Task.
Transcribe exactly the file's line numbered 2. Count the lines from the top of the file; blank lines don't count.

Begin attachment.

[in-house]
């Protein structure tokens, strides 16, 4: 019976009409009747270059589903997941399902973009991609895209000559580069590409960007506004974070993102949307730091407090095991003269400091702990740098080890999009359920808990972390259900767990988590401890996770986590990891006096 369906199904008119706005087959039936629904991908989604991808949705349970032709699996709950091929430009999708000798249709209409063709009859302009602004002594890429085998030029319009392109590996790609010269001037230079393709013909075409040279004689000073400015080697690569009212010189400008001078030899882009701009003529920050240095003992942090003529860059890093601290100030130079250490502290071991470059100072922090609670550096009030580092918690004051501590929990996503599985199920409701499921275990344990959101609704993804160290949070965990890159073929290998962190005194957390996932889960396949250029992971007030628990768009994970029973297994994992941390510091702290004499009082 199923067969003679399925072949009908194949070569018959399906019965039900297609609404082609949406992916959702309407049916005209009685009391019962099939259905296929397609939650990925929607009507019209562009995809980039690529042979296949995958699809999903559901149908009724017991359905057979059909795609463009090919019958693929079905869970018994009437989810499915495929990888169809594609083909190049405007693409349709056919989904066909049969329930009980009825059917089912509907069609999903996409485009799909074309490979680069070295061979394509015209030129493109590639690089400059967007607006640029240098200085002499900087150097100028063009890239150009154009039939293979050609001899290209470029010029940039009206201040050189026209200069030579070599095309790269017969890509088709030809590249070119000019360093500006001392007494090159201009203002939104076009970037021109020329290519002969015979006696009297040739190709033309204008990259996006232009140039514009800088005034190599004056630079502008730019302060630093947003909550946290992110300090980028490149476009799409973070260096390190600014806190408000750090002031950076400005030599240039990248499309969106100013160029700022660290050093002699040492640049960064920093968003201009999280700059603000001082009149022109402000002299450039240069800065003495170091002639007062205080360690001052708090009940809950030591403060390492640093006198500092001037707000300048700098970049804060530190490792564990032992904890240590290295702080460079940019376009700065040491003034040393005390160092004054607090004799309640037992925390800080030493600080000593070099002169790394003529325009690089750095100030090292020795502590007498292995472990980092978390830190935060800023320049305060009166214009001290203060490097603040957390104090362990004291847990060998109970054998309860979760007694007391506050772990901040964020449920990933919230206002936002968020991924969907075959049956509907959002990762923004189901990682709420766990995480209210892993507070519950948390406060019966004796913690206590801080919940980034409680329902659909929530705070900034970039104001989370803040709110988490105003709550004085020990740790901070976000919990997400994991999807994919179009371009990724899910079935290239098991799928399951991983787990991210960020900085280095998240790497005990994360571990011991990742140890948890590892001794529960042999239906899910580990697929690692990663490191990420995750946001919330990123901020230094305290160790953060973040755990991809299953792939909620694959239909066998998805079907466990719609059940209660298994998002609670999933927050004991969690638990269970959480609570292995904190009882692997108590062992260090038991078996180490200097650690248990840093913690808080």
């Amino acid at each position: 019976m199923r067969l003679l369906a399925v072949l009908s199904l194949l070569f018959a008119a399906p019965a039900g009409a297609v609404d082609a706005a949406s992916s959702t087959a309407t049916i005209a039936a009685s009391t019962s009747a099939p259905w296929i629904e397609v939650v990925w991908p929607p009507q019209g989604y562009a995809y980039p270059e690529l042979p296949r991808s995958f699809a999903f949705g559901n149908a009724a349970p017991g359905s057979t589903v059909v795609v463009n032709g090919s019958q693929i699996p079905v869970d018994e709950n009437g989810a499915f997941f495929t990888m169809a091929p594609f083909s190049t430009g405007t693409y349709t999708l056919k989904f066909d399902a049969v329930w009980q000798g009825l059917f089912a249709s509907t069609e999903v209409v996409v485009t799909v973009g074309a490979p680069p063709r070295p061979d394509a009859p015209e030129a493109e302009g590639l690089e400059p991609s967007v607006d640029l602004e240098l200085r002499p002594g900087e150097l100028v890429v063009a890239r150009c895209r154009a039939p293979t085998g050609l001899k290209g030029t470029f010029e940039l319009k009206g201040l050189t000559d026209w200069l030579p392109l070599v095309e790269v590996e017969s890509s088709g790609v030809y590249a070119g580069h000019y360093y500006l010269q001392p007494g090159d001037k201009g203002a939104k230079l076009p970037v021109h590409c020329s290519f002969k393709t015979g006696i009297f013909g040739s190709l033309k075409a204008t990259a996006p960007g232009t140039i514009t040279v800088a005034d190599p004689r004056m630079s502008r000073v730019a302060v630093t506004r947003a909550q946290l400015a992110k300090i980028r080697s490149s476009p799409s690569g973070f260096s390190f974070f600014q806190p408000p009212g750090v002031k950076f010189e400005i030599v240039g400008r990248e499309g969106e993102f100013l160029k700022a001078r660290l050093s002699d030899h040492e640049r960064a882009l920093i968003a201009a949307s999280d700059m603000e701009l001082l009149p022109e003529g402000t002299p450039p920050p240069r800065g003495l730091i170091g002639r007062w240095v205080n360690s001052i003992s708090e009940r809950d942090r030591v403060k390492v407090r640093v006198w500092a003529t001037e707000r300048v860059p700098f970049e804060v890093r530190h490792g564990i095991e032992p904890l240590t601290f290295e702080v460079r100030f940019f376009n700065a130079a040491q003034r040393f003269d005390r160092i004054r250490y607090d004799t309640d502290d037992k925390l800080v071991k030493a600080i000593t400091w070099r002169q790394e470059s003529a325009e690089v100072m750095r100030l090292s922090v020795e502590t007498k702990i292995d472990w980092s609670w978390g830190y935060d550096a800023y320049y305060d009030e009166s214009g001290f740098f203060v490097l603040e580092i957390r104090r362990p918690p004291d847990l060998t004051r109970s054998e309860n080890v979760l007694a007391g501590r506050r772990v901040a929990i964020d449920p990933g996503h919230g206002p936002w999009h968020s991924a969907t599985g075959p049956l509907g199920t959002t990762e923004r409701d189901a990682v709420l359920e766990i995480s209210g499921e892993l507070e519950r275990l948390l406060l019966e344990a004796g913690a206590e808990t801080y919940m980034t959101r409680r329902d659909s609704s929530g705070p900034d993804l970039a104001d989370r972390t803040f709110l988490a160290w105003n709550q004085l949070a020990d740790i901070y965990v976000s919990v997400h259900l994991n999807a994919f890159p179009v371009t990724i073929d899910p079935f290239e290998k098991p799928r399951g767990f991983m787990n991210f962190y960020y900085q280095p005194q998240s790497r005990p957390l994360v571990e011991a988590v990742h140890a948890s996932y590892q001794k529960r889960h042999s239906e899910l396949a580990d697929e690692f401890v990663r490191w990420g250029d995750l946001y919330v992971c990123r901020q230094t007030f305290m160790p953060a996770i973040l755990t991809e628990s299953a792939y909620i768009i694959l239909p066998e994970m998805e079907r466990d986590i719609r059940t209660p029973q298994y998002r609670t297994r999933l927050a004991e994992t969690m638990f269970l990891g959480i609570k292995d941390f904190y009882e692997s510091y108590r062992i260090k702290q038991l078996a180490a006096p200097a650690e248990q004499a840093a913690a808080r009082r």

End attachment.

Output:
């Protein structure tokens, strides 16, 4: 019976009409009747270059589903997941399902973009991609895209000559580069590409960007506004974070993102949307730091407090095991003269400091702990740098080890999009359920808990972390259900767990988590401890996770986590990891006096 369906199904008119706005087959039936629904991908989604991808949705349970032709699996709950091929430009999708000798249709209409063709009859302009602004002594890429085998030029319009392109590996790609010269001037230079393709013909075409040279004689000073400015080697690569009212010189400008001078030899882009701009003529920050240095003992942090003529860059890093601290100030130079250490502290071991470059100072922090609670550096009030580092918690004051501590929990996503599985199920409701499921275990344990959101609704993804160290949070965990890159073929290998962190005194957390996932889960396949250029992971007030628990768009994970029973297994994992941390510091702290004499009082 199923067969003679399925072949009908194949070569018959399906019965039900297609609404082609949406992916959702309407049916005209009685009391019962099939259905296929397609939650990925929607009507019209562009995809980039690529042979296949995958699809999903559901149908009724017991359905057979059909795609463009090919019958693929079905869970018994009437989810499915495929990888169809594609083909190049405007693409349709056919989904066909049969329930009980009825059917089912509907069609999903996409485009799909074309490979680069070295061979394509015209030129493109590639690089400059967007607006640029240098200085002499900087150097100028063009890239150009154009039939293979050609001899290209470029010029940039009206201040050189026209200069030579070599095309790269017969890509088709030809590249070119000019360093500006001392007494090159201009203002939104076009970037021109020329290519002969015979006696009297040739190709033309204008990259996006232009140039514009800088005034190599004056630079502008730019302060630093947003909550946290992110300090980028490149476009799409973070260096390190600014806190408000750090002031950076400005030599240039990248499309969106100013160029700022660290050093002699040492640049960064920093968003201009999280700059603000001082009149022109402000002299450039240069800065003495170091002639007062205080360690001052708090009940809950030591403060390492640093006198500092001037707000300048700098970049804060530190490792564990032992904890240590290295702080460079940019376009700065040491003034040393005390160092004054607090004799309640037992925390800080030493600080000593070099002169790394003529325009690089750095100030090292020795502590007498292995472990980092978390830190935060800023320049305060009166214009001290203060490097603040957390104090362990004291847990060998109970054998309860979760007694007391506050772990901040964020449920990933919230206002936002968020991924969907075959049956509907959002990762923004189901990682709420766990995480209210892993507070519950948390406060019966004796913690206590801080919940980034409680329902659909929530705070900034970039104001989370803040709110988490105003709550004085020990740790901070976000919990997400994991999807994919179009371009990724899910079935290239098991799928399951991983787990991210960020900085280095998240790497005990994360571990011991990742140890948890590892001794529960042999239906899910580990697929690692990663490191990420995750946001919330990123901020230094305290160790953060973040755990991809299953792939909620694959239909066998998805079907466990719609059940209660298994998002609670999933927050004991969690638990269970959480609570292995904190009882692997108590062992260090038991078996180490200097650690248990840093913690808080």